Tuesday, December 5, 2017

5 Simple Things That Make Life Easier as a Special-Needs Parent

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Disclaimer: This post contains Amazon Affiliate image links, which means that if you click on certain images and then purchase the item shown, I will receive a small percentage of the sales.

It's no secret that life can be challenging at times when your child has special needs. There's a lot to juggle: medical appointments, concerns about health and developmental issues, time needed to research special-needs toys and equipment. To hopefully help make your life a tiny bit easier, I've composed a list of 5 simple things that have made my own life easier as a parent of a child with special needs:

1. Slip-on shoes

As parents of kids with special needs, we often have lots of therapy and doctor appointments to take our kids to. If you're anything like me, you're always rushing out the door for these appointments. Being able to quickly slip on a pair of shoes can save timeand sanity. Until recently, I had a pair of slip-on Sketchers similar to these ones.

I loved them. 

After 3+ years, they finally became so worn that I could no longer wear them. I replaced them with a pair of lace-up shoes, and I have to say, I'm really missing my slip-ons. Some days they made the difference between catching the train to take my son to school...or not.

2. Gemiini

screenshot of a Gemiini video clip
Many kids with special needs benefit from lots of repetition in order to receptively learn new words and learn how to say them. Gemiini is an online program that involves having your child repeatedly watch themed 2- to 5-minute videos.

A full video on shapes might contain clips on circles, stars, squares, rectangles, triangles, and hearts, with a few short humorous clips interspersed to help keep your child interested. Within the video, actors repeat the words "circle," "star," etc., over and over again, which gives your child the language repetition he needs while you get a break. 

To learn more about Gemiini and my family's early experiences with it, check out this post.

3. Recordable storybooks

These are similar to regular picture books except that you record yourself reading them. When you or your child opens the book or turns the page, the recording plays in sync with whatever page you're on.

My parents introduced me to recordable storybooks a year or two ago when they gifted two of them to my son. At first, it felt a bit weird to hear my parents' disembodied voices every time my son and I opened the books, but I've since grown to really love these books.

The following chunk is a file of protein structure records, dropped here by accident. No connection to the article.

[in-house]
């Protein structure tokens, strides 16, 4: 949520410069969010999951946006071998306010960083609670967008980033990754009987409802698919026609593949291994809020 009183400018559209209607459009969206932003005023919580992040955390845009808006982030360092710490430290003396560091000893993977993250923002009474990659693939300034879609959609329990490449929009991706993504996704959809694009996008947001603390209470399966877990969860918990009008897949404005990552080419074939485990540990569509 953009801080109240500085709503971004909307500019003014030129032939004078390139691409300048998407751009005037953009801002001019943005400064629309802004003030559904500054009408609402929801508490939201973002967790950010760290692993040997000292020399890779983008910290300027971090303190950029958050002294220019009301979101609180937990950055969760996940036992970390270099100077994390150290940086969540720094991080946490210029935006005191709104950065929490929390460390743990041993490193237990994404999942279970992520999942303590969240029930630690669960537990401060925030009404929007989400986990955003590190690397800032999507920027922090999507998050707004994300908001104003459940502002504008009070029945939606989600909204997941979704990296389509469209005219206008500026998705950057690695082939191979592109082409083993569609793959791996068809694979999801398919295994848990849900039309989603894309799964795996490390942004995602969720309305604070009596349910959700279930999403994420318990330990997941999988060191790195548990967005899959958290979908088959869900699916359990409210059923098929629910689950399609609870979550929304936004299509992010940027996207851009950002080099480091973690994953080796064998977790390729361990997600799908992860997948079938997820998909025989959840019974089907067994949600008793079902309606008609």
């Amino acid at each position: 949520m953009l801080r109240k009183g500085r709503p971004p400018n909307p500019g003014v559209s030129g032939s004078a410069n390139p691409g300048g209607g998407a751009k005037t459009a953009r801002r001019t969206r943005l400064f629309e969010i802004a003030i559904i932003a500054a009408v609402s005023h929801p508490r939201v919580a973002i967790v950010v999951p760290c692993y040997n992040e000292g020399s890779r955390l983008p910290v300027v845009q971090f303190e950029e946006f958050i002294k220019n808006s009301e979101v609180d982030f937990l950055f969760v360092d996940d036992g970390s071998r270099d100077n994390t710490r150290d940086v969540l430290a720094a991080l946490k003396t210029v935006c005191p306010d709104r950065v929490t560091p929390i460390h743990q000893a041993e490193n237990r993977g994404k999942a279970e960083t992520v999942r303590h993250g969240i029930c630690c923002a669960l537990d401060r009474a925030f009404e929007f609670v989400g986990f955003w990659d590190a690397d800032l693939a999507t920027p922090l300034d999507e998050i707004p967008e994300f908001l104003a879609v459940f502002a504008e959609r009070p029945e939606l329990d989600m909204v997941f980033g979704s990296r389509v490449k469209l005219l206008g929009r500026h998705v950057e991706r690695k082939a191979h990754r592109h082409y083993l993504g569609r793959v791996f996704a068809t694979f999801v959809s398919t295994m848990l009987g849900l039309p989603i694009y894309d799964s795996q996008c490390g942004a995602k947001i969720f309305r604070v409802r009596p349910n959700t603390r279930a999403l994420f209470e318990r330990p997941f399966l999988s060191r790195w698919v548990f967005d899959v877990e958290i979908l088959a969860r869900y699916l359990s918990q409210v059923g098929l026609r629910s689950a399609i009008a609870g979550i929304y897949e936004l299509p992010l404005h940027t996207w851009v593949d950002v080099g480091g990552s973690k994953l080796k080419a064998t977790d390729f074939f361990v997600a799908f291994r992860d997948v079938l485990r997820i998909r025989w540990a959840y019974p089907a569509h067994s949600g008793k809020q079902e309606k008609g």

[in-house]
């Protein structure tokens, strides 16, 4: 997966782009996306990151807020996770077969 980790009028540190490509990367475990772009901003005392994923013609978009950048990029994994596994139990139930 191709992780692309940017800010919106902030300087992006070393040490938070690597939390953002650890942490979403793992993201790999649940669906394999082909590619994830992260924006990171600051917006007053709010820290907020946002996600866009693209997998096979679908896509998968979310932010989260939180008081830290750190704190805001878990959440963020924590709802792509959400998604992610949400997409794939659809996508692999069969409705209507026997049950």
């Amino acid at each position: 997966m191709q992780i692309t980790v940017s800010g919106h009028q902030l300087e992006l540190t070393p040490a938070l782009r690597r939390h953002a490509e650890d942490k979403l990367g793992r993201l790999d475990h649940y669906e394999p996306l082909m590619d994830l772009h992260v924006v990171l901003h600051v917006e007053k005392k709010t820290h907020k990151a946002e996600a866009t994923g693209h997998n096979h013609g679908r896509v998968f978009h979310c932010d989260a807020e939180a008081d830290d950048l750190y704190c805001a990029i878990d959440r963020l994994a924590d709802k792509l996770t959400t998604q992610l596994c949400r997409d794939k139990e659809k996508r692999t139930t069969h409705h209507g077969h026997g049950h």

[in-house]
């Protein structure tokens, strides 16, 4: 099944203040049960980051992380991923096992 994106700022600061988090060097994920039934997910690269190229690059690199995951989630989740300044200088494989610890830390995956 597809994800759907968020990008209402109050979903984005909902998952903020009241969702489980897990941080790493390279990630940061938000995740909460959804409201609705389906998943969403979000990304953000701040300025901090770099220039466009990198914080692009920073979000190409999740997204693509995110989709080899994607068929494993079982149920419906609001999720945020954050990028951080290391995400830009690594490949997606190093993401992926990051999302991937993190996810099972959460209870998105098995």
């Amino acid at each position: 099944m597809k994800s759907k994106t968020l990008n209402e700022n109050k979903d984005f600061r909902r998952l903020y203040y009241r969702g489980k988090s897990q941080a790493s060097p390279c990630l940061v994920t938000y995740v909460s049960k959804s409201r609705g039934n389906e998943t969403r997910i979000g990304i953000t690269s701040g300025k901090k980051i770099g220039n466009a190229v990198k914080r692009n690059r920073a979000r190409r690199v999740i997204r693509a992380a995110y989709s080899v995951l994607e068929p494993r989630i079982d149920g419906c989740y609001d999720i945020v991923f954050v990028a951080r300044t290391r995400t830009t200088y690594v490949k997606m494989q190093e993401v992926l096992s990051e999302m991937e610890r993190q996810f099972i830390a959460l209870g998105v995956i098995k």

For one, my son loves them. For two, they're great when I'm feeling particularly exhausted. I can snuggle up with my son on the couch with a recordable storybook, turn the pages, and take micro-naps while the recording is playing. My kid gets a story read to him, while I get a much-needed nap. Win, win.

4. A dedicated filing box for your kid's therapy and medical records

It's a good idea to keep all of your kid's therapy and medical records in one place. For example, when your child is seeing a new therapist or doctor and you have to fill out forms about his medical history, knowing exactly where you can find the necessary information will save you time. 

I've been using the Sterilite Portable File Box shown above for more than 2.5 years, and I've been quite happy with it. It's sturdy, having survived 2 moves, no problem.

5. Prescription medication delivery

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Not all pharmacies offer this service, but if your kid (or you) needs prescription medication, it can be worthwhile to look around for a local pharmacy that does.

When my son was a baby, he was taking 4 or 5 different medications at a time. They typically couldn't all be refilled at the same time, which could have easily meant multiple trips to the pharmacy per month. Thankfully, we had access to a prescription medication delivery service. It was a snowy winter, and I was grateful not to have to take my medically fragile son out for frequent pharmacy visits in addition to his doctor and therapy appointments.

What has made your life easier as a parent of a child with special needs? Please share in the comments below!